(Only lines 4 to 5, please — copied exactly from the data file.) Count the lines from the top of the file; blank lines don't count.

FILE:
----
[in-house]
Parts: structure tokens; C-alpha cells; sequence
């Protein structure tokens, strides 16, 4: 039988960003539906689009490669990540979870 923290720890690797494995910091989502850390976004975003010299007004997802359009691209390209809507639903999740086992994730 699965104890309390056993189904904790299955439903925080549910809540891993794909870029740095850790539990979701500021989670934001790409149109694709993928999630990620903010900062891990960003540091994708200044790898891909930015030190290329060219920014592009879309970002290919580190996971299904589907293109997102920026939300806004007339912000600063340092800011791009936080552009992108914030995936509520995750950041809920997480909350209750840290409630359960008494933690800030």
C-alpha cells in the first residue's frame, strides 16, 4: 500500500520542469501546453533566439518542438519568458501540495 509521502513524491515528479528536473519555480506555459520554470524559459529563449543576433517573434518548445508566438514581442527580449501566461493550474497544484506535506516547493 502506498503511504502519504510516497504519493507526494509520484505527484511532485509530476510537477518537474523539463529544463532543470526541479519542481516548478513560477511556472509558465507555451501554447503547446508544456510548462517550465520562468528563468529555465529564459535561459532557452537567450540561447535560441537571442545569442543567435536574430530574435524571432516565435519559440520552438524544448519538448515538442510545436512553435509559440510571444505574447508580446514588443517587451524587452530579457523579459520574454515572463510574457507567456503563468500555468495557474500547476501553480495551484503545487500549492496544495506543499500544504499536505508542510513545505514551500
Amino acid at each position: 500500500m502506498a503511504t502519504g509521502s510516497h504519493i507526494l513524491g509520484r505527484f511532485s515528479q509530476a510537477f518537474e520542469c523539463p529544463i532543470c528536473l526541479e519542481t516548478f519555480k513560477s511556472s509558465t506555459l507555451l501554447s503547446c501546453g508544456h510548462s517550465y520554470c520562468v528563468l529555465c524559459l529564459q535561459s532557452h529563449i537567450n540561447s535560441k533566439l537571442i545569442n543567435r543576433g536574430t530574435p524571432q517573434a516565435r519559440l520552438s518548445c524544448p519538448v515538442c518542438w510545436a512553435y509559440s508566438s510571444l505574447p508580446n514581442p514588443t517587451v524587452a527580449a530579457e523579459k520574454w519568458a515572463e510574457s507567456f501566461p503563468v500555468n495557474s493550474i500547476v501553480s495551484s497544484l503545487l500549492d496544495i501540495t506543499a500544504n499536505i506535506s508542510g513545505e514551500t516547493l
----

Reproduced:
C-alpha cells in the first residue's frame, strides 16, 4: 500500500520542469501546453533566439518542438519568458501540495 509521502513524491515528479528536473519555480506555459520554470524559459529563449543576433517573434518548445508566438514581442527580449501566461493550474497544484506535506516547493 502506498503511504502519504510516497504519493507526494509520484505527484511532485509530476510537477518537474523539463529544463532543470526541479519542481516548478513560477511556472509558465507555451501554447503547446508544456510548462517550465520562468528563468529555465529564459535561459532557452537567450540561447535560441537571442545569442543567435536574430530574435524571432516565435519559440520552438524544448519538448515538442510545436512553435509559440510571444505574447508580446514588443517587451524587452530579457523579459520574454515572463510574457507567456503563468500555468495557474500547476501553480495551484503545487500549492496544495506543499500544504499536505508542510513545505514551500
Amino acid at each position: 500500500m502506498a503511504t502519504g509521502s510516497h504519493i507526494l513524491g509520484r505527484f511532485s515528479q509530476a510537477f518537474e520542469c523539463p529544463i532543470c528536473l526541479e519542481t516548478f519555480k513560477s511556472s509558465t506555459l507555451l501554447s503547446c501546453g508544456h510548462s517550465y520554470c520562468v528563468l529555465c524559459l529564459q535561459s532557452h529563449i537567450n540561447s535560441k533566439l537571442i545569442n543567435r543576433g536574430t530574435p524571432q517573434a516565435r519559440l520552438s518548445c524544448p519538448v515538442c518542438w510545436a512553435y509559440s508566438s510571444l505574447p508580446n514581442p514588443t517587451v524587452a527580449a530579457e523579459k520574454w519568458a515572463e510574457s507567456f501566461p503563468v500555468n495557474s493550474i500547476v501553480s495551484s497544484l503545487l500549492d496544495i501540495t506543499a500544504n499536505i506535506s508542510g513545505e514551500t516547493l